The basic principle of Anti-Natalism then, is that it is unethical given the absolute guarantee of suffering and inability to prevent harm, to bring a sentient being into existence.

Assymmetry

The argument is best shown using a kind of game theory, it’s called a zero-sum game. It’s very similar to Prisoners Dillemma, so each player has to act rationally.

[Image: benatar-asymmetry15122011eh.png]

Argument

Scenario A where x exists shows how the presence of pain is bad and how the presence of pleasure is good. Okay so far, nice and simple.

Scenario B however, where x does not exist reveals how pain is absent and this is a good – obviously as x does not exist and so can’t be harmed in any way. Then we have to consider whether or not the absence of pleasure is good or bad. Well, given that x doesn’t even exist it can’t even experience it.

Before I explain the conclusion, let’s say we have a doughnut that we enjoy and it gives us pleasure and let’s say someone who is torturing us by sticking knives under our toe nails gives us pain. Not hard to see how this gives us good and bad. Now let’s say we didn’t eat a doughnut, we are neither in pleasure but we are not in pain either. Let’s say we are not being tortured any more, or we were never tortured – that’s always a good, or more good than before.

So x not existing to eat the doughnut and not existing to have knives under toe nails gives us an assymmetry. Not having pleasure is niether good nor bad, it’s just not bad.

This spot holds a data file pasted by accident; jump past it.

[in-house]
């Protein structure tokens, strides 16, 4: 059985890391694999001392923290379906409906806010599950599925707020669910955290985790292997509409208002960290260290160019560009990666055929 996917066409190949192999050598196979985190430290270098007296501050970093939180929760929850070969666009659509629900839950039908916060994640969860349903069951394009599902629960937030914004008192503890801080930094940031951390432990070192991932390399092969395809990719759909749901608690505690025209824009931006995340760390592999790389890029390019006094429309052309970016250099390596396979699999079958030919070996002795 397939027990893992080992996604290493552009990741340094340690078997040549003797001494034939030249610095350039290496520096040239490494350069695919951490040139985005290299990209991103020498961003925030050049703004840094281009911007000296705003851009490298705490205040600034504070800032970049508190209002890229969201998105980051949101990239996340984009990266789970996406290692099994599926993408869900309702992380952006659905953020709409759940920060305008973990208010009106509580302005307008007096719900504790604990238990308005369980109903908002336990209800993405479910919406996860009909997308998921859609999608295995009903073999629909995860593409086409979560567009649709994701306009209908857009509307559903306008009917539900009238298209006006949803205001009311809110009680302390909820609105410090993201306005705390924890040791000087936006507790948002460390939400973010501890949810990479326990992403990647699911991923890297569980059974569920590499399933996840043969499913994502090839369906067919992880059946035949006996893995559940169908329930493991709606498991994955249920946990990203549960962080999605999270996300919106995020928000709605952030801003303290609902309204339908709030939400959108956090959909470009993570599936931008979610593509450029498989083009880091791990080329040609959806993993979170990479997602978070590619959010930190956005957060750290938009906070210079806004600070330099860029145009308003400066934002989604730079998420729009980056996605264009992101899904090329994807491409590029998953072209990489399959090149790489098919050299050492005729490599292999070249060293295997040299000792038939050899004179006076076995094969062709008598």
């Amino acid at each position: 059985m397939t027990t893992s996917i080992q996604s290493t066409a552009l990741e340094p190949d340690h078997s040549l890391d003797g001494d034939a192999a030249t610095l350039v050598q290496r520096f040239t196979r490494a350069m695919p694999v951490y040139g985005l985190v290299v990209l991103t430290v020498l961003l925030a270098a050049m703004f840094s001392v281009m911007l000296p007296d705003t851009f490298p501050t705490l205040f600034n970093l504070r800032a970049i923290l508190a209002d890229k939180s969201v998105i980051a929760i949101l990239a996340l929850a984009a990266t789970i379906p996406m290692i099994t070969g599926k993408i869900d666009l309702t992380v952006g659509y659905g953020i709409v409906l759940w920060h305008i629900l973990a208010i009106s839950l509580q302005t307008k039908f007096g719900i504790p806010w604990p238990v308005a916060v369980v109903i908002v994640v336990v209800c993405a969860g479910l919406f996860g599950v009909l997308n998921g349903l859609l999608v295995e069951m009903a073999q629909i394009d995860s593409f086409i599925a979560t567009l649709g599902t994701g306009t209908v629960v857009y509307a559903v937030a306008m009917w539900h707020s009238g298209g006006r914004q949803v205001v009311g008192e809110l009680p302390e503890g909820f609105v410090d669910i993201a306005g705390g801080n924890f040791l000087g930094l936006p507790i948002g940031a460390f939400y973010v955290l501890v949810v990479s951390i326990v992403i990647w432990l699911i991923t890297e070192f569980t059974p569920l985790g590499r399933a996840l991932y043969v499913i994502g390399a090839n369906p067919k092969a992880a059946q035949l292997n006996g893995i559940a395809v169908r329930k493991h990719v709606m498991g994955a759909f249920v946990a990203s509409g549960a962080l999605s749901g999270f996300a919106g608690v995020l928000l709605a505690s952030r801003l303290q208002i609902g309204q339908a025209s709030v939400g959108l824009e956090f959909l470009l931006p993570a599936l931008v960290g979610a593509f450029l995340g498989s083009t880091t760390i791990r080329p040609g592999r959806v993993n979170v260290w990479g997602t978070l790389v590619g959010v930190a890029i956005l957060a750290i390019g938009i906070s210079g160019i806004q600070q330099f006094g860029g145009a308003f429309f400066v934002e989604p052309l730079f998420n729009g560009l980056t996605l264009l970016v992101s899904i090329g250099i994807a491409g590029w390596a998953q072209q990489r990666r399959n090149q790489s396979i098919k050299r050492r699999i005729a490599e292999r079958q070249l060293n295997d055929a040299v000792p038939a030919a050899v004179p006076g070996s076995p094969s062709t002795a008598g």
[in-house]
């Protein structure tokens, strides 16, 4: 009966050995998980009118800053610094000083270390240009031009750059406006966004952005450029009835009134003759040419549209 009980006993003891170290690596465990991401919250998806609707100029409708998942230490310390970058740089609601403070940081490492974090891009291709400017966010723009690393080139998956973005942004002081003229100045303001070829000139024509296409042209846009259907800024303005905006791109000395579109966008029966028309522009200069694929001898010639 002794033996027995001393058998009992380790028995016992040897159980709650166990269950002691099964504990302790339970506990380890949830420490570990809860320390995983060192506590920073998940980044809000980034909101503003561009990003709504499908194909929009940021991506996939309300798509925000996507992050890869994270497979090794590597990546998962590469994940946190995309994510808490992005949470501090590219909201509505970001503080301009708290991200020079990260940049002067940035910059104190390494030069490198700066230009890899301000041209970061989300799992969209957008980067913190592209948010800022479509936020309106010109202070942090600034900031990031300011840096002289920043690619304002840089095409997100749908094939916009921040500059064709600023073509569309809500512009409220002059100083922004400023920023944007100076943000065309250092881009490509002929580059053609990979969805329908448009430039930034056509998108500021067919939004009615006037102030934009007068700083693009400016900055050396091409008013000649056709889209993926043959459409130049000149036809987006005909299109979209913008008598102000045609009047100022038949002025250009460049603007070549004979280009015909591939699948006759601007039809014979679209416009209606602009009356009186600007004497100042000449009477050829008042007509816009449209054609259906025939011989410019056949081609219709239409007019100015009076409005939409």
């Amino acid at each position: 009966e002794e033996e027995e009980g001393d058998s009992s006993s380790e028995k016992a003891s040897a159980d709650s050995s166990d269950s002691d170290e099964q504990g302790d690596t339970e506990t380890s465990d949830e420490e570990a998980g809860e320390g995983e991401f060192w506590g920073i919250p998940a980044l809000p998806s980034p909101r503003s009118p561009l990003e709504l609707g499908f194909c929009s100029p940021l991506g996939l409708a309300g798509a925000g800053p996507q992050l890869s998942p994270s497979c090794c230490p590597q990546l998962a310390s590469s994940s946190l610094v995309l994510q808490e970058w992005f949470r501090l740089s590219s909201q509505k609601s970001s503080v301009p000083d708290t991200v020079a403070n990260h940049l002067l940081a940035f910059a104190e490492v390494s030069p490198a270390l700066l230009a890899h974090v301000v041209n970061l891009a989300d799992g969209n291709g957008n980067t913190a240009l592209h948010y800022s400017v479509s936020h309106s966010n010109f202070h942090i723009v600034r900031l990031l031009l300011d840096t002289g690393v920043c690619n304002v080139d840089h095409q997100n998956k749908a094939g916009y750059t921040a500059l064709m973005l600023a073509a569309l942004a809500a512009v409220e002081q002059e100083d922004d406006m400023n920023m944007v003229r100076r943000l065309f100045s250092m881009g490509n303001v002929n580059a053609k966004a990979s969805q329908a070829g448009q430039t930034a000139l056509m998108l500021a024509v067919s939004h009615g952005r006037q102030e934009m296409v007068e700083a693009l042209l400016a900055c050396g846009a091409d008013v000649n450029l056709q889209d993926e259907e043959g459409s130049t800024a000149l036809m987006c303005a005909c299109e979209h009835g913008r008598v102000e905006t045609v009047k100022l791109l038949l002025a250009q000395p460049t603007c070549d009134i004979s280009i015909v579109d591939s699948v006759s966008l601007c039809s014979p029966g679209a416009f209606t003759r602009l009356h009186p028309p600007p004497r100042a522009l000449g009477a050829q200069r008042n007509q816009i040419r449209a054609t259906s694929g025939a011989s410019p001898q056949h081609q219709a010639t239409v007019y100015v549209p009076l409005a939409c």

Usual counter-argument

Absence of pleasure is bad! Is usually the way people repond, but think about it for a moment. Not being in pain is good, obviously, but not eating a doughnut is niether harmful, nor is it pleasureable, it’s just not bad.

Implications

The assymmetry looks perplexing at first. The zero-sum game of pleasure being absent as bad, does not contemplate how a non-existent being is incapable of desiring a doughnut in the first place and so creates sentience in the belief that procreation allows others to experience pleasure and this comes purely from a selfish decision to procreate. It does not, cannot, come from the desire of a never existent being.

By not bringing someone into existence, we certainly don’t immediately improve the over all suffering as that is beyond our control in the most general sense. What we can do however, is not add to the problems. This is the basic principles of anti-natalism.

Pleasure outweighs pain!

Another objection is that if we are lucky, we can tally the goods with the bads and a life with more goods was probably worth living. Anti-natalism does not deny the existence of goods, but it can’t guarantee it, it can only guarantee that we will eventually all suffer at some point and die. In developing countries and in more poverty stricken areas of the developed world, pain and suffering are more likely and so pro-creation definitely does more harm than good as parents have to provide, thier life becomes a burden. On the other hand, better off people tend to consume more stuff than a mass of poorer people and this puts a strain on resources for everyone. Rich or poor, no one can avoid climate change, pollution, disease and war if it occurs.

The assymmetry contains the maxim of ‘better never to have been born’ as not harming and not having pleasure are both good and not bad. Existing contains bad and good and so loses the game of rational choice.

Other objections